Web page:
“This Act [enacting subchapter III of this chapter, amending sections 205l of this title and 1862n–9 of Title 42, The Public Health and Welfare, and enacting provisions set out as a note under section 1862n–9 of Title 42] may be cited as the ‘Department of Energy High-End Computing Revitalization Act of 2004’.”

Congressional Findings

Pub. L. 105–305, § 2(a), Oct. 28, 1998, 112 Stat. 2919, provided that:

“The Congress finds that—
“(1)
United States leadership in science and technology has been vital to the Nation’s prosperity, national and economic security, and international competitiveness, and there is every reason to believe that maintaining this tradition will lead to long-term continuation of United States strategic advantages in information technology;
“(2)
the United States investment in science and technology has yielded a scientific and engineering enterprise without peer, and that Federal investment in research is critical to the maintenance of United States leadership;
“(3)
previous Federal investment in computer networking technology and related fields has resulted in the creation of new industries and new jobs in the United States;
“(4)
the Internet is playing an increasingly important role in keeping citizens informed of the actions of their government; and
“(5)
continued inter-agency cooperation is necessary to avoid wasteful duplication in Federal networking research and development programs.”

Purposes

Pub. L. 105–305, § 3(a), Oct. 28, 1998, 112 Stat. 2920, provided that:

“The purposes of this Act [see Short Title of 1998 Amendment note above] are—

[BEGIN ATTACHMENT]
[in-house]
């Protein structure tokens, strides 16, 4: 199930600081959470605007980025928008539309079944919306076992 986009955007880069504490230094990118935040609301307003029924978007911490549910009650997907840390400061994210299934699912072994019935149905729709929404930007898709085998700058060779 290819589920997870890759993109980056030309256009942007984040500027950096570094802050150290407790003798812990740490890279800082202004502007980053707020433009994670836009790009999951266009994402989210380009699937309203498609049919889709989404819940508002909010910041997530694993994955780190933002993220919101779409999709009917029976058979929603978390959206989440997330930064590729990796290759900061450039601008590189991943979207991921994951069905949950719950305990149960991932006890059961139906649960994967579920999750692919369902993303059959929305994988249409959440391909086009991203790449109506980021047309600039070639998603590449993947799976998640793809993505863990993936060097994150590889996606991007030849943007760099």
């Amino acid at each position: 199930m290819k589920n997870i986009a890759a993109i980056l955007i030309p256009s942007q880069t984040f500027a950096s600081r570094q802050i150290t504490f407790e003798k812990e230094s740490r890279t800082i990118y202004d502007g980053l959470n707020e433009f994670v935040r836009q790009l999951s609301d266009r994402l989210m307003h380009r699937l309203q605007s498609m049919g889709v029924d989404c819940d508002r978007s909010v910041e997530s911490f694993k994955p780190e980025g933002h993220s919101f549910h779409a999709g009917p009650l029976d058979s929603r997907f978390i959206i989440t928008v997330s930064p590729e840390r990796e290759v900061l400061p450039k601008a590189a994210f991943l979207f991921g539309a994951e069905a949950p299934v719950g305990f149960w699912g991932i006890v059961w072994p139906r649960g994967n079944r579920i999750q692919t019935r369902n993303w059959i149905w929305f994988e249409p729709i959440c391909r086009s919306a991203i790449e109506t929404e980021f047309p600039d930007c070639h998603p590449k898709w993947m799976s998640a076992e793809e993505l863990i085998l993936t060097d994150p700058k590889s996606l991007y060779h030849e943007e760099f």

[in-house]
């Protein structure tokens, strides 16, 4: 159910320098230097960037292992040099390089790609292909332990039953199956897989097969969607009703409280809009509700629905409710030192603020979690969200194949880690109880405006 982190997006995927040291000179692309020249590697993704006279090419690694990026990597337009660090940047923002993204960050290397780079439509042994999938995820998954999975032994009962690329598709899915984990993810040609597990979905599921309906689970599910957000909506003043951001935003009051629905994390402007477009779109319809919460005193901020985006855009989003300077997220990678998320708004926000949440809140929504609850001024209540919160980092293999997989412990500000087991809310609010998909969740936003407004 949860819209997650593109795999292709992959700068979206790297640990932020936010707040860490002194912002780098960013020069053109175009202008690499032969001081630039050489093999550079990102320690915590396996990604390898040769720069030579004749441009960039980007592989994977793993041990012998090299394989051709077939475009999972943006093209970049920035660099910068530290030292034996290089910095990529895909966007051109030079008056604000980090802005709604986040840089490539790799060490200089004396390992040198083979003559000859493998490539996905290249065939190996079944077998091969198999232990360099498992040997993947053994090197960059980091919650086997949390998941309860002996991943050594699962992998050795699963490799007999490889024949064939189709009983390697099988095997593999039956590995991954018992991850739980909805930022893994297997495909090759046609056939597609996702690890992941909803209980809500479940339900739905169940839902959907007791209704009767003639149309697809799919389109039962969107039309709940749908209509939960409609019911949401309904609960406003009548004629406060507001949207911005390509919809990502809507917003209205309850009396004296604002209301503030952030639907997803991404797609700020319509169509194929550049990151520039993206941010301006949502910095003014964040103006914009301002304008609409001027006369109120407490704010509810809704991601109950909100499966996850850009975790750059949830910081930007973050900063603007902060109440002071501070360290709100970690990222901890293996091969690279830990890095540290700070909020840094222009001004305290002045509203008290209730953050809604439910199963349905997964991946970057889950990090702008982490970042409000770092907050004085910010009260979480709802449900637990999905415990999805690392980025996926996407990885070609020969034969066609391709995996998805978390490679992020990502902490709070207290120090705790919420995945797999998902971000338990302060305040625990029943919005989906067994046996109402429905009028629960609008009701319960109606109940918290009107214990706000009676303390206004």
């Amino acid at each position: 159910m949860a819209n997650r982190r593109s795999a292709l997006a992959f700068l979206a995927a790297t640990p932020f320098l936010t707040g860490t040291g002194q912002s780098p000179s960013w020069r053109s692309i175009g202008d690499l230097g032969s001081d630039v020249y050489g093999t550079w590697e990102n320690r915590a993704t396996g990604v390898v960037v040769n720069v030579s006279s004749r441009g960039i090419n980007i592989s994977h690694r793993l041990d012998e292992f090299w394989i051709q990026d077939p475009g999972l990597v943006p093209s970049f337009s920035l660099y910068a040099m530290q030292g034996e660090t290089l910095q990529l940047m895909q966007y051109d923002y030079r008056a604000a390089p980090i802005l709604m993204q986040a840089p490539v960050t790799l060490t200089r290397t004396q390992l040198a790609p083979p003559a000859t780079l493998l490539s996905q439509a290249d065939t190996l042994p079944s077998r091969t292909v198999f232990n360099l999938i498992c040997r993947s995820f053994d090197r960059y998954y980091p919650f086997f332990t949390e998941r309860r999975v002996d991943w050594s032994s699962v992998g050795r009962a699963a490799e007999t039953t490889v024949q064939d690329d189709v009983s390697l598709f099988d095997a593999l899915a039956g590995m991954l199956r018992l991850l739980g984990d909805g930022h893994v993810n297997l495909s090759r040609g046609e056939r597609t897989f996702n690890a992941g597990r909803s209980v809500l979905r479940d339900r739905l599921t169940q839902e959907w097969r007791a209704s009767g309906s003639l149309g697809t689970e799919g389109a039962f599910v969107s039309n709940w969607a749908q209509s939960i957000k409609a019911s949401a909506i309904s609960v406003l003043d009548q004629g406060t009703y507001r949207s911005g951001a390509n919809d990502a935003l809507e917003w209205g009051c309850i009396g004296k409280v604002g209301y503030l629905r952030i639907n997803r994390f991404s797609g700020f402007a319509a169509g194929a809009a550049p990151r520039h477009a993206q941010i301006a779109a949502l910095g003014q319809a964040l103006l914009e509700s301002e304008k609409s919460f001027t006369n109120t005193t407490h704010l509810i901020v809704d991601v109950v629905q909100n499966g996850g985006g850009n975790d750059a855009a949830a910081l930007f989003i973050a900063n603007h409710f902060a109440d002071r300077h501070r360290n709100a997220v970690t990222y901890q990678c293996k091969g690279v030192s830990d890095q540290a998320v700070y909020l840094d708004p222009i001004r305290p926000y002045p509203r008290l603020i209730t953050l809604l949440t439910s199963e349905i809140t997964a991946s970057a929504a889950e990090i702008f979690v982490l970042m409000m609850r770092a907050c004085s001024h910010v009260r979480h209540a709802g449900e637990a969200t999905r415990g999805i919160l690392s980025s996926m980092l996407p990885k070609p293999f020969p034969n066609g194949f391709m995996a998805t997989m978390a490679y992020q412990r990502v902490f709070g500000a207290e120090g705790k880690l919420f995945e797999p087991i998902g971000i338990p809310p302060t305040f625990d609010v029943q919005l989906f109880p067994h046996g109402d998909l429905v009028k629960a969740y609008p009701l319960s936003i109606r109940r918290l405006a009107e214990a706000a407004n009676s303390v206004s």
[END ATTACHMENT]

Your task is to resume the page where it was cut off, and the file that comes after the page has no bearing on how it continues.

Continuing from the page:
“(1) to authorize, through the High-Performance Computing Act of 1991 (15 U.S.C. 5501 et seq.), research programs related to—
“(A)
high-end computing and computation;
“(B)
human-centered systems;
“(C)
high confidence systems; and
“(D)
education, training, and human resources; and
“(2) to provide, through the High-Performance Computing Act of 1991 (15 U.S.C. 5501 et seq.), for the development and coordination of a comprehensive and integrated United States research program which will—
“(A)
focus on the research and development of a coordinated set of technologies that seeks to create a network infrastructure that can support greater speed, robustness, and flexibility than is currently available and promote connectivity and interoperability among advanced computer networks of Federal agencies and departments;
“(B)
focus on research in technology that may result in high-speed data access for users that is both economically viable and does not impose a geographic penalty; and
“(C)
encourage researchers to pursue approaches to networking technology that lead to maximally flexible and extensible solutions wherever feasible.”

Definitions

Pub. L. 105–305, § 7(a), Oct. 28, 1998, 112 Stat. 2924, provided that:

“For purposes of this Act [see Short Title of 1998 Amendment note above]—
“(1)Geographic penalty.—
The term ‘geographic penalty’ means the imposition of costs on users of the Internet in rural or other locations, attributable to the distance of the user from network facilities, the low population density of the area in which the user is located, or other factors, that are disproportionately greater than the costs imposed on users in locations closer to such facilities or on users in locations with significantly greater population density.
“(2)Internet.—
The term ‘Internet’ means the international computer network of both Federal and non-Federal interoperable packet switched data networks.”

Ex. Ord. No. 13702. Creating a National Strategic Computing Initiative

Ex. Ord. No. 13702, July 29, 2015, 80 F.R. 46177, provided:

By the authority vested in me as President by the Constitution and the laws of the United States of America, and to maximize benefits of high-performance computing (HPC) research, development, and deployment, it is hereby ordered as follows: